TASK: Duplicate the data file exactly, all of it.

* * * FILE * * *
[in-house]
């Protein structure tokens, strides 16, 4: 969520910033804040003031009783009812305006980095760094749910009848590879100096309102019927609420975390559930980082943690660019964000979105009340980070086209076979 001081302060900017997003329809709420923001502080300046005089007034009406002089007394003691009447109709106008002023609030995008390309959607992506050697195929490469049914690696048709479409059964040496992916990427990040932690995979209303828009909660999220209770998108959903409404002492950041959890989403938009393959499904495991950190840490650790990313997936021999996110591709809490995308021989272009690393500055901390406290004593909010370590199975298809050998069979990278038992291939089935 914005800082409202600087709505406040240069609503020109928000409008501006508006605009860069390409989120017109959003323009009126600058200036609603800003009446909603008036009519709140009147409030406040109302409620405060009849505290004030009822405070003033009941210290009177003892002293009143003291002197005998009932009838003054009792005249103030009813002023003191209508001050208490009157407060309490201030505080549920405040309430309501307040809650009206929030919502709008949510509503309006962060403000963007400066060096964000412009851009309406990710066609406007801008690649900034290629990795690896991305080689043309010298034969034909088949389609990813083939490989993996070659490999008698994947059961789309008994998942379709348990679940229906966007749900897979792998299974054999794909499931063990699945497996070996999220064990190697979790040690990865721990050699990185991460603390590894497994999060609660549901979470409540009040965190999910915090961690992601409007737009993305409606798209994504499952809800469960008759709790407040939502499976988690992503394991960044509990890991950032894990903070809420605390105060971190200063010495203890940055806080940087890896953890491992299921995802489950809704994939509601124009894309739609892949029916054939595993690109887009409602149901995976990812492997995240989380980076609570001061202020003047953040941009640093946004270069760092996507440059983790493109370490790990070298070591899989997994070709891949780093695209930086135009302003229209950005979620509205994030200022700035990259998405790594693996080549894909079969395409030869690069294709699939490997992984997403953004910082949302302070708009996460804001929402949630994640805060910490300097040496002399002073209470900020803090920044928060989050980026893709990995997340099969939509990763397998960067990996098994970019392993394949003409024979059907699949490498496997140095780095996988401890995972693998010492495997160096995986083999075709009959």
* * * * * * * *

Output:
[in-house]
């Protein structure tokens, strides 16, 4: 969520910033804040003031009783009812305006980095760094749910009848590879100096309102019927609420975390559930980082943690660019964000979105009340980070086209076979 001081302060900017997003329809709420923001502080300046005089007034009406002089007394003691009447109709106008002023609030995008390309959607992506050697195929490469049914690696048709479409059964040496992916990427990040932690995979209303828009909660999220209770998108959903409404002492950041959890989403938009393959499904495991950190840490650790990313997936021999996110591709809490995308021989272009690393500055901390406290004593909010370590199975298809050998069979990278038992291939089935 914005800082409202600087709505406040240069609503020109928000409008501006508006605009860069390409989120017109959003323009009126600058200036609603800003009446909603008036009519709140009147409030406040109302409620405060009849505290004030009822405070003033009941210290009177003892002293009143003291002197005998009932009838003054009792005249103030009813002023003191209508001050208490009157407060309490201030505080549920405040309430309501307040809650009206929030919502709008949510509503309006962060403000963007400066060096964000412009851009309406990710066609406007801008690649900034290629990795690896991305080689043309010298034969034909088949389609990813083939490989993996070659490999008698994947059961789309008994998942379709348990679940229906966007749900897979792998299974054999794909499931063990699945497996070996999220064990190697979790040690990865721990050699990185991460603390590894497994999060609660549901979470409540009040965190999910915090961690992601409007737009993305409606798209994504499952809800469960008759709790407040939502499976988690992503394991960044509990890991950032894990903070809420605390105060971190200063010495203890940055806080940087890896953890491992299921995802489950809704994939509601124009894309739609892949029916054939595993690109887009409602149901995976990812492997995240989380980076609570001061202020003047953040941009640093946004270069760092996507440059983790493109370490790990070298070591899989997994070709891949780093695209930086135009302003229209950005979620509205994030200022700035990259998405790594693996080549894909079969395409030869690069294709699939490997992984997403953004910082949302302070708009996460804001929402949630994640805060910490300097040496002399002073209470900020803090920044928060989050980026893709990995997340099969939509990763397998960067990996098994970019392993394949003409024979059907699949490498496997140095780095996988401890995972693998010492495997160096995986083999075709009959």